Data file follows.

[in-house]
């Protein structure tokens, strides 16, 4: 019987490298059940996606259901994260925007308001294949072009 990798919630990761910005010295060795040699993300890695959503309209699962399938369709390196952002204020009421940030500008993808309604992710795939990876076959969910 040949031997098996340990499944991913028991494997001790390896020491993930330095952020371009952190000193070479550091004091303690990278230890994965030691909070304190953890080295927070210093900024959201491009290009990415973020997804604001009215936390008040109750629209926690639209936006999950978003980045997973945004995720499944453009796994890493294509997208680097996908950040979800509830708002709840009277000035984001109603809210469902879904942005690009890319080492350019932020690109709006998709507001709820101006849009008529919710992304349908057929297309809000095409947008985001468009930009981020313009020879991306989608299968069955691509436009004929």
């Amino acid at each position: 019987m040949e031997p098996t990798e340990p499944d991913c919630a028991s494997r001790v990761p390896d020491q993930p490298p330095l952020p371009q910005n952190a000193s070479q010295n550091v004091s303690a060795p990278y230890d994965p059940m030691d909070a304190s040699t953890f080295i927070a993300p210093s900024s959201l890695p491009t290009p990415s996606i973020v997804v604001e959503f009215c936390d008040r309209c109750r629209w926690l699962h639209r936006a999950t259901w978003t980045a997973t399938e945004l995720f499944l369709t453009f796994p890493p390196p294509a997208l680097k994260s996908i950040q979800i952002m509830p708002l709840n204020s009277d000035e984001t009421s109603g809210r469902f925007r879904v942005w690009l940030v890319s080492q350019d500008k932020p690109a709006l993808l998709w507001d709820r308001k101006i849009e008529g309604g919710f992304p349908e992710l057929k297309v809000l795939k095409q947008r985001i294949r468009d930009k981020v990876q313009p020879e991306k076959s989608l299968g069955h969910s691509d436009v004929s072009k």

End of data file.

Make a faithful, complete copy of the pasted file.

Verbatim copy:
[in-house]
């Protein structure tokens, strides 16, 4: 019987490298059940996606259901994260925007308001294949072009 990798919630990761910005010295060795040699993300890695959503309209699962399938369709390196952002204020009421940030500008993808309604992710795939990876076959969910 040949031997098996340990499944991913028991494997001790390896020491993930330095952020371009952190000193070479550091004091303690990278230890994965030691909070304190953890080295927070210093900024959201491009290009990415973020997804604001009215936390008040109750629209926690639209936006999950978003980045997973945004995720499944453009796994890493294509997208680097996908950040979800509830708002709840009277000035984001109603809210469902879904942005690009890319080492350019932020690109709006998709507001709820101006849009008529919710992304349908057929297309809000095409947008985001468009930009981020313009020879991306989608299968069955691509436009004929």
């Amino acid at each position: 019987m040949e031997p098996t990798e340990p499944d991913c919630a028991s494997r001790v990761p390896d020491q993930p490298p330095l952020p371009q910005n952190a000193s070479q010295n550091v004091s303690a060795p990278y230890d994965p059940m030691d909070a304190s040699t953890f080295i927070a993300p210093s900024s959201l890695p491009t290009p990415s996606i973020v997804v604001e959503f009215c936390d008040r309209c109750r629209w926690l699962h639209r936006a999950t259901w978003t980045a997973t399938e945004l995720f499944l369709t453009f796994p890493p390196p294509a997208l680097k994260s996908i950040q979800i952002m509830p708002l709840n204020s009277d000035e984001t009421s109603g809210r469902f925007r879904v942005w690009l940030v890319s080492q350019d500008k932020p690109a709006l993808l998709w507001d709820r308001k101006i849009e008529g309604g919710f992304p349908e992710l057929k297309v809000l795939k095409q947008r985001i294949r468009d930009k981020v990876q313009p020879e991306k076959s989608l299968g069955h969910s691509d436009v004929s072009k």